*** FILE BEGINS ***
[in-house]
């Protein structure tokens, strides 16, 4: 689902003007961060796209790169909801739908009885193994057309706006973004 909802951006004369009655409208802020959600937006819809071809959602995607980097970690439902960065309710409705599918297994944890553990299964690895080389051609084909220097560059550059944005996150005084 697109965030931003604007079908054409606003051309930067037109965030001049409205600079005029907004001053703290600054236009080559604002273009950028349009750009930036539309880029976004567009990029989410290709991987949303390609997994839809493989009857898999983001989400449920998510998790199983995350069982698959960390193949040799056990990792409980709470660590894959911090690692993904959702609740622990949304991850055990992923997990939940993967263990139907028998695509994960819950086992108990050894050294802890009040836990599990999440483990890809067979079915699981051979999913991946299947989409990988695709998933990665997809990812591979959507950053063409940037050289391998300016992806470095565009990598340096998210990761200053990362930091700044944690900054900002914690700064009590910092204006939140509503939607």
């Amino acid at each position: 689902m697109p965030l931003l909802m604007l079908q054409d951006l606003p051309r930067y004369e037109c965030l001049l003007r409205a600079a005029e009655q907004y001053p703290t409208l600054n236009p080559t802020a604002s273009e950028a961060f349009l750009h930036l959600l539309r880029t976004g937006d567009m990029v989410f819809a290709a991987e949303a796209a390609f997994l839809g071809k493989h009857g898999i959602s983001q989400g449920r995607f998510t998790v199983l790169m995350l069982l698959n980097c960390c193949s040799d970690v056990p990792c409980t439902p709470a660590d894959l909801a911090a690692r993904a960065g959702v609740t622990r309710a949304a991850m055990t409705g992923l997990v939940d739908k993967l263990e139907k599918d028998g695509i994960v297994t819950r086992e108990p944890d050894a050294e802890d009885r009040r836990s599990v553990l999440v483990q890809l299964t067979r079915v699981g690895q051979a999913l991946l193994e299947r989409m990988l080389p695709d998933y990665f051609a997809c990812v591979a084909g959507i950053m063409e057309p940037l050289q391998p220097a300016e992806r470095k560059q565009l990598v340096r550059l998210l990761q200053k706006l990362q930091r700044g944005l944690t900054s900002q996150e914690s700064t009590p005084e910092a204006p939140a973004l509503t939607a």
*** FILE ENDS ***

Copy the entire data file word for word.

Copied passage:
[in-house]
């Protein structure tokens, strides 16, 4: 689902003007961060796209790169909801739908009885193994057309706006973004 909802951006004369009655409208802020959600937006819809071809959602995607980097970690439902960065309710409705599918297994944890553990299964690895080389051609084909220097560059550059944005996150005084 697109965030931003604007079908054409606003051309930067037109965030001049409205600079005029907004001053703290600054236009080559604002273009950028349009750009930036539309880029976004567009990029989410290709991987949303390609997994839809493989009857898999983001989400449920998510998790199983995350069982698959960390193949040799056990990792409980709470660590894959911090690692993904959702609740622990949304991850055990992923997990939940993967263990139907028998695509994960819950086992108990050894050294802890009040836990599990999440483990890809067979079915699981051979999913991946299947989409990988695709998933990665997809990812591979959507950053063409940037050289391998300016992806470095565009990598340096998210990761200053990362930091700044944690900054900002914690700064009590910092204006939140509503939607």
């Amino acid at each position: 689902m697109p965030l931003l909802m604007l079908q054409d951006l606003p051309r930067y004369e037109c965030l001049l003007r409205a600079a005029e009655q907004y001053p703290t409208l600054n236009p080559t802020a604002s273009e950028a961060f349009l750009h930036l959600l539309r880029t976004g937006d567009m990029v989410f819809a290709a991987e949303a796209a390609f997994l839809g071809k493989h009857g898999i959602s983001q989400g449920r995607f998510t998790v199983l790169m995350l069982l698959n980097c960390c193949s040799d970690v056990p990792c409980t439902p709470a660590d894959l909801a911090a690692r993904a960065g959702v609740t622990r309710a949304a991850m055990t409705g992923l997990v939940d739908k993967l263990e139907k599918d028998g695509i994960v297994t819950r086992e108990p944890d050894a050294e802890d009885r009040r836990s599990v553990l999440v483990q890809l299964t067979r079915v699981g690895q051979a999913l991946l193994e299947r989409m990988l080389p695709d998933y990665f051609a997809c990812v591979a084909g959507i950053m063409e057309p940037l050289q391998p220097a300016e992806r470095k560059q565009l990598v340096r550059l998210l990761q200053k706006l990362q930091r700044g944005l944690t900054s900002q996150e914690s700064t009590p005084e910092a204006p939140a973004l509503t939607a």